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Are All Cancers “Rare” now?

By August 13, 2013December 18th, 2023Science & Research


While the article is behind the WSJ paywall, these two quotes capture the benefits of this new approach:

“What we’re seeing is the beginning of a revolution in therapeutics,” says Janet Woodcock, director of the Food and Drug Administration’s Center for Drug Evaluation and Research. “We can only hope that this gets us to where cancer is managed or curable.”

The “precision medicine approach requires people to change the way they look at opportunities,” says Mace Rothenberg, a senior vice president who heads cancer clinical development for Pfizer. Instead of trying to apply a drug to the largest number of patients possible, it is possible to “demonstrate very significant value of the drug to the patient, the physician, the payers and the company.”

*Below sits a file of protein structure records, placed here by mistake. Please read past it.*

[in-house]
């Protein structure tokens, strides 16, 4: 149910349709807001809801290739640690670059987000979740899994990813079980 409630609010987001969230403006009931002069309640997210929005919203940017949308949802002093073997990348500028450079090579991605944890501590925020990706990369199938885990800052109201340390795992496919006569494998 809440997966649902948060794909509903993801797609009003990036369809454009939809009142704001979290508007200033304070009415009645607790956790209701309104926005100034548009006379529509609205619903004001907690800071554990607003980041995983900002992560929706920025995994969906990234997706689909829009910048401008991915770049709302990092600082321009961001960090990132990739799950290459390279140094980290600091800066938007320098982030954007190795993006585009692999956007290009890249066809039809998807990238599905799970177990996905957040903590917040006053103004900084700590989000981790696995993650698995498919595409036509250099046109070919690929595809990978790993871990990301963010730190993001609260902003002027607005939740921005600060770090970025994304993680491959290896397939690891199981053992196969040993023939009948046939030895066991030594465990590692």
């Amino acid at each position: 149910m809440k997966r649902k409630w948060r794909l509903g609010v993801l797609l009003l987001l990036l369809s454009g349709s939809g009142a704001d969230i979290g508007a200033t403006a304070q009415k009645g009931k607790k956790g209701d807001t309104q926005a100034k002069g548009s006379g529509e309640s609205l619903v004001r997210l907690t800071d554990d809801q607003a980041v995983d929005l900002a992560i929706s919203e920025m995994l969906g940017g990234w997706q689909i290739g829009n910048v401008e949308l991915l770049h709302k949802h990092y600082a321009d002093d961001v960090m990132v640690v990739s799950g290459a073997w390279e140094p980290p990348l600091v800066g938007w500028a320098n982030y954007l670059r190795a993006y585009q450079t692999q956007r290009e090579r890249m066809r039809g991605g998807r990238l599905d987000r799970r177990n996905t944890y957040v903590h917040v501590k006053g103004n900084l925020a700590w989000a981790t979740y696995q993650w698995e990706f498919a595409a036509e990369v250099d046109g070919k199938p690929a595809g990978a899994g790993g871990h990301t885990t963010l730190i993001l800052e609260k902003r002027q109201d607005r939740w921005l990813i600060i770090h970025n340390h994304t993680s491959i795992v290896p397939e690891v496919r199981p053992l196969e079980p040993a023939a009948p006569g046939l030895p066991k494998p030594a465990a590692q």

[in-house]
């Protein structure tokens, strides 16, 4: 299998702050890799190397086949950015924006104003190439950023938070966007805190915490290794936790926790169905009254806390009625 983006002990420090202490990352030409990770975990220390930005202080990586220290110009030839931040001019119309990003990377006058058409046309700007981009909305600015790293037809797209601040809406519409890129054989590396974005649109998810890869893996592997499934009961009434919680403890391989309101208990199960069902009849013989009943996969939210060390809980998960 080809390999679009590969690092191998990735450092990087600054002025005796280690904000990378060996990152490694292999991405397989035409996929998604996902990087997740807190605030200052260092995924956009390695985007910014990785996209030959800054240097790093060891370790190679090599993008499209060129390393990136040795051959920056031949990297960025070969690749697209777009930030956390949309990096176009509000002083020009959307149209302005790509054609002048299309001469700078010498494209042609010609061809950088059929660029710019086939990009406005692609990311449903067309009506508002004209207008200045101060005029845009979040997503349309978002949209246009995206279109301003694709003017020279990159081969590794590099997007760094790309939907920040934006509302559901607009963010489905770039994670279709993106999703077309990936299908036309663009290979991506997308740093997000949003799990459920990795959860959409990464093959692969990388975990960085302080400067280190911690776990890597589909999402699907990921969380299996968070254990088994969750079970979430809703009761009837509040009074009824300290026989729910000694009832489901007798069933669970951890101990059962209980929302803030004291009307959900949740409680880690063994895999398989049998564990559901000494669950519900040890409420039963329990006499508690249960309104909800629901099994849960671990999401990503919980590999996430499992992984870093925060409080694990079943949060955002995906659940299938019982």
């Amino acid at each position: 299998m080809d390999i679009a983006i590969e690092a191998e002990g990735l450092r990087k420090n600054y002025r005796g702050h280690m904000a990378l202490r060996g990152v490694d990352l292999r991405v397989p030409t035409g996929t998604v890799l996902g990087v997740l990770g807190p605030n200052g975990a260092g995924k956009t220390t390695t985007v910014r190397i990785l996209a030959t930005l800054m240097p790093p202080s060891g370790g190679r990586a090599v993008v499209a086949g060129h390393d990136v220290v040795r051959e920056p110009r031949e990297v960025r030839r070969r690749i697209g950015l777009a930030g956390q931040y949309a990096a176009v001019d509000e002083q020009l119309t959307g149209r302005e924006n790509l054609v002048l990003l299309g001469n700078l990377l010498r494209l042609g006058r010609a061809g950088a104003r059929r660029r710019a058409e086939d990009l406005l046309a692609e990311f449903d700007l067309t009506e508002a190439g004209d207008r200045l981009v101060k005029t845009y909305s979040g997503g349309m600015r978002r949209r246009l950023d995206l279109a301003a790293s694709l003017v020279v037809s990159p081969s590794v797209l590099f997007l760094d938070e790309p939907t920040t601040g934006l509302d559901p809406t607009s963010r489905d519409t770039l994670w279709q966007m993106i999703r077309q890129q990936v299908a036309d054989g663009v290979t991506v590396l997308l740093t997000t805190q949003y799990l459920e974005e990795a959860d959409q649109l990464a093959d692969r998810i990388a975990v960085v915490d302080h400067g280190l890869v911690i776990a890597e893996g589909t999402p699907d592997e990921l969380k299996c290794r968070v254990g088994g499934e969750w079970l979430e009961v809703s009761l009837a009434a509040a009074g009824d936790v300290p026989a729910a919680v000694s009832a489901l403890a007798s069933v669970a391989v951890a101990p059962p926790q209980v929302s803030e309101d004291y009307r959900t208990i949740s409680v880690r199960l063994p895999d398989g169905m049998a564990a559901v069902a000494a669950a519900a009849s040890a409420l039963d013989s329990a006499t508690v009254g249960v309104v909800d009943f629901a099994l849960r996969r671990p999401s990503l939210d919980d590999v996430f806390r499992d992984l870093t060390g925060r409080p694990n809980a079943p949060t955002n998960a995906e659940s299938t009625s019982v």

The author balances this enthusiam with caution that resistance can mount quickly even to precision drugs, finding trials is difficult, and success comes only to a subset of patients.

However, this is a promising new approach for NF and other genetic disorders.  While the article doesn’t explicitly note it, this area of research highlights the importance of a robust patient registry.  If you have NF and have not registered yet, please visit the NF Registry today and sign up.